After COVID-19 reared its ugly head on Canadian soil, life as we knew it changed forever… or at least for the foreseeable future.
Businesses closed and jobs were lost across every industry as the government tried to gain control of the deadly virus. However, despite a minor hiccup in the spring, the Canadian real estate market has managed to (so far) come out unscathed — for the most part, anyways.
In the months to follow the initial outbreak of the virus, Canada’s housing market experienced a record-setting recovery from coast to coast, thanks to high demand, Canadians taking advantage of low-interest rates, and real estate agents utilizing digital sales tools.
Since the start of the pandemic, Canadian homebuying behaviours have shifted immensely, with many urbanites relocating to the ‘burbs in search of more space as the work-from-home trend continues.
As such, both sales and prices are up, which raises the question: will the Canadian housing market maintain this upward trend as we head into winter?
The Federal Reserve Bank of Dallas recently published a report that analyzed the real estate markets in the Group of Seven countries during the second quarter. According to the report, Canadian residential real estate prices reported the biggest jump in the G7, rising 2.42% from Q1-2020. The next biggest jump by a G7 country was France, rising 1.71%. This occurred in Canada despite soaring vacancy rates and very little immigration during the April-to-June period.
To get a better understanding of the Canadian housing market, RE/MAX shared the average sales prices and the year-over-year growth from August.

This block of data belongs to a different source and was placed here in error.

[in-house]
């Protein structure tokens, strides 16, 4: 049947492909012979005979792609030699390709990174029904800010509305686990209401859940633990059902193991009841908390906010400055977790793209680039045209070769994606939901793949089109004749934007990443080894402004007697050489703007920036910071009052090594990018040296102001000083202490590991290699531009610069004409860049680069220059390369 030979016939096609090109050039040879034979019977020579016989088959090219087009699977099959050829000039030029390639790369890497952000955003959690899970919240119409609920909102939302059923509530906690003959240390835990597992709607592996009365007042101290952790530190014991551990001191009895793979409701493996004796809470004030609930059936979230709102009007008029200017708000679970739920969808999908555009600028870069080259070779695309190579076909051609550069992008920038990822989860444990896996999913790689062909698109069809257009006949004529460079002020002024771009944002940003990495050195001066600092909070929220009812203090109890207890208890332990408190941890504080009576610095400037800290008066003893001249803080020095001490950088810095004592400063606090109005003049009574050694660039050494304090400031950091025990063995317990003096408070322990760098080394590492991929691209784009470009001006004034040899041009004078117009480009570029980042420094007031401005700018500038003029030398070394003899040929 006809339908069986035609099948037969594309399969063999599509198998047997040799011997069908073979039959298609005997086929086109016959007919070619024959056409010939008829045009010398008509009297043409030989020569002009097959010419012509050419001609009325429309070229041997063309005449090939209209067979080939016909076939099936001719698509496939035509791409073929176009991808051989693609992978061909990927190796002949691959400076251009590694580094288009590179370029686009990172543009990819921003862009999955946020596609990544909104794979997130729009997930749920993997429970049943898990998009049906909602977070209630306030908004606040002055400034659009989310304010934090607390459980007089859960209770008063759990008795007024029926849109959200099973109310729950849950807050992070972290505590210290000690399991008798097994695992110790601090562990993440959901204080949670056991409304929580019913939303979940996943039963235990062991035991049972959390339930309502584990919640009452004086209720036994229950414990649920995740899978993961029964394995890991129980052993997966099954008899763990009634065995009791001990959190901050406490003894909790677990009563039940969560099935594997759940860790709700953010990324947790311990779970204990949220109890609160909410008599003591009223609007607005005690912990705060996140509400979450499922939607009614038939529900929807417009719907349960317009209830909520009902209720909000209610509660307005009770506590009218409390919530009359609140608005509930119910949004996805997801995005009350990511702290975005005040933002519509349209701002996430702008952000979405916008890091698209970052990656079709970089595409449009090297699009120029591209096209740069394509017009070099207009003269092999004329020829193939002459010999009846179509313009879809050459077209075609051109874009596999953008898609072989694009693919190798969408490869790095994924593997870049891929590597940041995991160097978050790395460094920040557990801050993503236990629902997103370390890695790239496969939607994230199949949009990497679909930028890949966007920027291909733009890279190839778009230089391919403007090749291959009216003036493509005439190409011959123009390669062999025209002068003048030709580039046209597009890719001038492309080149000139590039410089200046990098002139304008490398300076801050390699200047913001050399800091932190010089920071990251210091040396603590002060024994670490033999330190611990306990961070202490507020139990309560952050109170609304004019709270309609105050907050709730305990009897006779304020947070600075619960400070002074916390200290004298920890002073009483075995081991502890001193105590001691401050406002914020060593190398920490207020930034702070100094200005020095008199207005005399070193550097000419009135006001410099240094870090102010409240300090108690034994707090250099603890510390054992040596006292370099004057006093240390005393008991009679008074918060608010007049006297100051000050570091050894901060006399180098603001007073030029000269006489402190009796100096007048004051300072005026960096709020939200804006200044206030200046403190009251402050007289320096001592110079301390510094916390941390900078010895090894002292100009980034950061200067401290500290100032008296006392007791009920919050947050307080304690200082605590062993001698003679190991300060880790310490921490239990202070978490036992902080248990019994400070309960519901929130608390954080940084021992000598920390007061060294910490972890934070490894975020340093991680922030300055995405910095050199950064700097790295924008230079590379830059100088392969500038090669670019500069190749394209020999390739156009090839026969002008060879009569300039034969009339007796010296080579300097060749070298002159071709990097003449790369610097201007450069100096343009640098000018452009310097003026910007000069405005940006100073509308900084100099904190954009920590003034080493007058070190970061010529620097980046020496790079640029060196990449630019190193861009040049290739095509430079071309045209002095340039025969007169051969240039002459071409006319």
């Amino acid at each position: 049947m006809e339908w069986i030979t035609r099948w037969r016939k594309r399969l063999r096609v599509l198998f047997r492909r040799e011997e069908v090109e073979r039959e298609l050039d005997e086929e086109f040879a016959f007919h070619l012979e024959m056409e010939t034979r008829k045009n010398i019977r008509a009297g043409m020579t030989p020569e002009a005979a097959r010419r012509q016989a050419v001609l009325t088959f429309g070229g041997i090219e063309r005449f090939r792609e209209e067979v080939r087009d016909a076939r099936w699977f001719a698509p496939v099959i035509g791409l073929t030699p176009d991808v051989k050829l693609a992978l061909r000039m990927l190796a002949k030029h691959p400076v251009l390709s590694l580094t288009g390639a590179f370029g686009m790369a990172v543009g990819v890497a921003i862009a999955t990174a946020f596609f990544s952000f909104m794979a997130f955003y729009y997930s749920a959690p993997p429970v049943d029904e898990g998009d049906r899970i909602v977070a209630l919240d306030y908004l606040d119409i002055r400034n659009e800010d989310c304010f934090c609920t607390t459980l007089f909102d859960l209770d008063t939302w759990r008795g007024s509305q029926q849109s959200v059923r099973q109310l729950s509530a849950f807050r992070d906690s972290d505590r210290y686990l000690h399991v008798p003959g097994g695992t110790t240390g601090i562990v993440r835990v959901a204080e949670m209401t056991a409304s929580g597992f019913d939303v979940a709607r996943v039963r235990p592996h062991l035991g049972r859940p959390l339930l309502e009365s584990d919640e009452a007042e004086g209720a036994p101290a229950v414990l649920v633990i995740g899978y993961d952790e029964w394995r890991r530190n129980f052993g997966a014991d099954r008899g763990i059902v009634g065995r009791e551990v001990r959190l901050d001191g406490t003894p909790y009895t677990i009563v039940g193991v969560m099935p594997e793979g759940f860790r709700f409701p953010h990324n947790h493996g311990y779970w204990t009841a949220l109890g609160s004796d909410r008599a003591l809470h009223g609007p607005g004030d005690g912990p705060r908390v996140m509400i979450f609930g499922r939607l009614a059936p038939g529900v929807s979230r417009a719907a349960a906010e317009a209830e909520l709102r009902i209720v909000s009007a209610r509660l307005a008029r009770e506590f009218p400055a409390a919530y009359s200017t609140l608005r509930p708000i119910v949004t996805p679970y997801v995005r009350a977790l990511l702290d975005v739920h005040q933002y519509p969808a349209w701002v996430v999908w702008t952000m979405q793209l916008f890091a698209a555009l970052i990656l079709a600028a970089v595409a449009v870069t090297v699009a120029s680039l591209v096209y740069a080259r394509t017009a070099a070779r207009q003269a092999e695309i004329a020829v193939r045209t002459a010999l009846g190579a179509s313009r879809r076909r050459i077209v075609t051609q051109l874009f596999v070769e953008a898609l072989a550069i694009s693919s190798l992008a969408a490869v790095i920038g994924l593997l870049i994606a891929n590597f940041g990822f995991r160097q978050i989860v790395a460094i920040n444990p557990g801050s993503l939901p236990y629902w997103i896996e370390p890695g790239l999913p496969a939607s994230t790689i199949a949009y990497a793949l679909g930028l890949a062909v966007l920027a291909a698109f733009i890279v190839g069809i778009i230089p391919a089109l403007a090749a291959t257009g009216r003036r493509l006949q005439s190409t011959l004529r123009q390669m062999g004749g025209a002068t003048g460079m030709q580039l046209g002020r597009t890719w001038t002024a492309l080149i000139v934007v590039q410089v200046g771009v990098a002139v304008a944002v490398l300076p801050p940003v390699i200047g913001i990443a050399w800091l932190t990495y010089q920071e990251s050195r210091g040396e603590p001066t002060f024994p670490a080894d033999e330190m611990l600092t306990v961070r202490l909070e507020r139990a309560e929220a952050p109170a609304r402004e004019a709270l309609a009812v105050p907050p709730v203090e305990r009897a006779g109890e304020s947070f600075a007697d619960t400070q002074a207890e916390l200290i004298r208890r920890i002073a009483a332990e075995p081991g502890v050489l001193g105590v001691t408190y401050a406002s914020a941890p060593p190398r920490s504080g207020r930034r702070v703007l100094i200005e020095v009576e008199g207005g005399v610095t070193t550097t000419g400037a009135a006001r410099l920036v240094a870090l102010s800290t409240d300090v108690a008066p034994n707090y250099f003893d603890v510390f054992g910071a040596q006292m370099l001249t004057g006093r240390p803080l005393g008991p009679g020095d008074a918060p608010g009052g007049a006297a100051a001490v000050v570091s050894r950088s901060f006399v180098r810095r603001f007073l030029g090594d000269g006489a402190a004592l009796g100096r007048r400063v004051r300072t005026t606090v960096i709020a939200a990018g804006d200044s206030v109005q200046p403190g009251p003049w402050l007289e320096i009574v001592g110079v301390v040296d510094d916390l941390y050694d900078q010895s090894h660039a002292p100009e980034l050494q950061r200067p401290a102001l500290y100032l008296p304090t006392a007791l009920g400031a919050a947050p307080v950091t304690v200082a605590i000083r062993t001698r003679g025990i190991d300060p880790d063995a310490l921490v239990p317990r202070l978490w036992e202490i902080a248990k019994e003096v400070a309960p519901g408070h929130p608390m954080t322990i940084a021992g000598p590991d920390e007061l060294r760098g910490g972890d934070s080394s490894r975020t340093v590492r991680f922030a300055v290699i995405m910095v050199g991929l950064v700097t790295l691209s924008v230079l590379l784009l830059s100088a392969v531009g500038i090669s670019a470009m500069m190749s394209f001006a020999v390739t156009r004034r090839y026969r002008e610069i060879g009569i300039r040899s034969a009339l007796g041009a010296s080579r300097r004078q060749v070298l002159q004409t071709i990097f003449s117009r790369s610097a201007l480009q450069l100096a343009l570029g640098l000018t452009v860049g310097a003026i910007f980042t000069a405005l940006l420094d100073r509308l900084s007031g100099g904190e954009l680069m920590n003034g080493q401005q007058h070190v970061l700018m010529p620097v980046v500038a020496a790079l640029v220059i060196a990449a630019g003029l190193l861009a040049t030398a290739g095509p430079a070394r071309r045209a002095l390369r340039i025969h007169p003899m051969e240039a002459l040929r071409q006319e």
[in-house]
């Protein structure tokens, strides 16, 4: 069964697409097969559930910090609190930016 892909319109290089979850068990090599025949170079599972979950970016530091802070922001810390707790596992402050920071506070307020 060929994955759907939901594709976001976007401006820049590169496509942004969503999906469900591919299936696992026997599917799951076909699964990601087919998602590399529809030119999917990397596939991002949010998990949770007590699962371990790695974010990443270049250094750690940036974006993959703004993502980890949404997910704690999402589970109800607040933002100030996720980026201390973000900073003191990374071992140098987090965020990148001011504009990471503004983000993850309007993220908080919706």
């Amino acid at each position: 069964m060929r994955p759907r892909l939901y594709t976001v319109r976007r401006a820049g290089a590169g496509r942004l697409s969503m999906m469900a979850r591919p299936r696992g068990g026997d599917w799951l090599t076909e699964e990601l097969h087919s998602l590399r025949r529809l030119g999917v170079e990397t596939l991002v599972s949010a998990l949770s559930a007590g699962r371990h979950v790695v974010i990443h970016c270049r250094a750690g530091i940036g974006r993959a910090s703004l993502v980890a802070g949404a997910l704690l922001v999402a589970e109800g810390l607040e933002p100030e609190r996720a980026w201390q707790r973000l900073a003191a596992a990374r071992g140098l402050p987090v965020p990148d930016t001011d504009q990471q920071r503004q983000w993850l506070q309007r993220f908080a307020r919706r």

- Greater Toronto Area: $890,400 (+11.1%)
- Greater Vancouver Area: $1,038,700 (+5.3%)
- Ottawa: $517,800 (+19.9%)
- Greater Montreal Area: $408,200 (+16.4%)
- Halifax: $372,982 (+18.1%)
“The unforeseen developments of 2020 may have stumped market watchers, but the upward trends make sense since a key factor helping in the recovery of the national real estate market has been an inventory shortage that surfaced long before COVID-19 reared its head in Canada,” wrote RE/MAX in a recent report.
According to the Canadian Real Estate Association (CREA), inventory levels fell to an all-time low of 2.6 months in August.
Looking ahead, some economists said that the pent-up demand has been exhausted, which could mean the Canadian real estate market would lose some of its current momentum in the months to come. Despite the possibility of a slowdown, RE/MAX suggests that prices will continue to climb.
“With pent-up demand now largely exhausted, we see activity cooling later this fall,” said RBC economist Robert Hogue.“The pent-up demand created this spring proved a powerful driver of activity. Question is: how much longer can it be such a dominant factor? We think there’s probably little pent-up demand left to satisfy in most markets.”
RBC’s forecast for higher prices coincides with RE/MAX Fall Market Outlook Report, which predicted a “continuation of growth in valuations and activity in most housing markets.”
Regardless of where you’re looking to move, RE/MAX says the Canadian real estate market is “ripe with a wide range of opportunities for both new homebuyers and homeowners looking to upgrade.” Particularly since more people are working remotely and fewer workers need to be in close proximity to their workplace, which is leading to growth outside of downtown cores — namely within small suburban or rural municipalities.
The Bank of Canada (BoC), which is anticipated to maintain an accommodative monetary policy for a few more years, forecasts that it’ll still be some until Canada’s economy recovers. However, despite the remaining roadblocks within the economy — including business closures and widespread job loss — the real estate sector is booming.
RE/MAX suggests that “any significant price cooling activity is unlikely to correlate with Canada’s cooling temperatures” and when it comes to the national real estate market, “all signs point to a hot winter market ahead.”
Of course, it must be noted that RE/MAX has a vested interest in the market performing, and they have been one of the most critical voices of the CMHC’s dire forecasts since COVID-19 began. That said, RE/MAX’s predictions about the housing market have so far been more aligned with real life occurrences than those of the CMHC. But, as the saying goes, winter is coming — and if buyers start to get cold feet it’s going to be a long one.